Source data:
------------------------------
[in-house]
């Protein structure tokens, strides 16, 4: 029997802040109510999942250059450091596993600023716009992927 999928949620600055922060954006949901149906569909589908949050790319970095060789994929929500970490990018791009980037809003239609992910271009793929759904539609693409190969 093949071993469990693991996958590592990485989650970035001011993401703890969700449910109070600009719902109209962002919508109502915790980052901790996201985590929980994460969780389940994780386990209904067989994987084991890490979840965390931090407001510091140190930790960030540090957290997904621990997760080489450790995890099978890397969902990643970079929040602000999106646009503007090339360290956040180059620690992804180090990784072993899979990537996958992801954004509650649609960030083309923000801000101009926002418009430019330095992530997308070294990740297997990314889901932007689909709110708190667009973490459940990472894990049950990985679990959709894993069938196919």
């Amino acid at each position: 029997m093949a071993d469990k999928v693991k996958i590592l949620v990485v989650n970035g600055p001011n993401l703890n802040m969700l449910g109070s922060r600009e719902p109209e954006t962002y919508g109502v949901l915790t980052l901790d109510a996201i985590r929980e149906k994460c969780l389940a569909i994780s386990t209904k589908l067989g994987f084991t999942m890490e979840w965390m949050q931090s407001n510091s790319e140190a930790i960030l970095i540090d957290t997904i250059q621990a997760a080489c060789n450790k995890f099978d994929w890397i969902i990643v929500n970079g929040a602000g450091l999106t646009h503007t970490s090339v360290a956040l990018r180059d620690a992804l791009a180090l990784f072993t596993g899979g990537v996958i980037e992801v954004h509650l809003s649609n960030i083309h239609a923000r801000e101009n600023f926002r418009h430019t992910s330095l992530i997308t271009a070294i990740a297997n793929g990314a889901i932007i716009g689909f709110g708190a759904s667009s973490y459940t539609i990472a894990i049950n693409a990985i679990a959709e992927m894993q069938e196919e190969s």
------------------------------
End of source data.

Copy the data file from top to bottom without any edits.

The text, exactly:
[in-house]
């Protein structure tokens, strides 16, 4: 029997802040109510999942250059450091596993600023716009992927 999928949620600055922060954006949901149906569909589908949050790319970095060789994929929500970490990018791009980037809003239609992910271009793929759904539609693409190969 093949071993469990693991996958590592990485989650970035001011993401703890969700449910109070600009719902109209962002919508109502915790980052901790996201985590929980994460969780389940994780386990209904067989994987084991890490979840965390931090407001510091140190930790960030540090957290997904621990997760080489450790995890099978890397969902990643970079929040602000999106646009503007090339360290956040180059620690992804180090990784072993899979990537996958992801954004509650649609960030083309923000801000101009926002418009430019330095992530997308070294990740297997990314889901932007689909709110708190667009973490459940990472894990049950990985679990959709894993069938196919």
């Amino acid at each position: 029997m093949a071993d469990k999928v693991k996958i590592l949620v990485v989650n970035g600055p001011n993401l703890n802040m969700l449910g109070s922060r600009e719902p109209e954006t962002y919508g109502v949901l915790t980052l901790d109510a996201i985590r929980e149906k994460c969780l389940a569909i994780s386990t209904k589908l067989g994987f084991t999942m890490e979840w965390m949050q931090s407001n510091s790319e140190a930790i960030l970095i540090d957290t997904i250059q621990a997760a080489c060789n450790k995890f099978d994929w890397i969902i990643v929500n970079g929040a602000g450091l999106t646009h503007t970490s090339v360290a956040l990018r180059d620690a992804l791009a180090l990784f072993t596993g899979g990537v996958i980037e992801v954004h509650l809003s649609n960030i083309h239609a923000r801000e101009n600023f926002r418009h430019t992910s330095l992530i997308t271009a070294i990740a297997n793929g990314a889901i932007i716009g689909f709110g708190a759904s667009s973490y459940t539609i990472a894990i049950n693409a990985i679990a959709e992927m894993q069938e196919e190969s």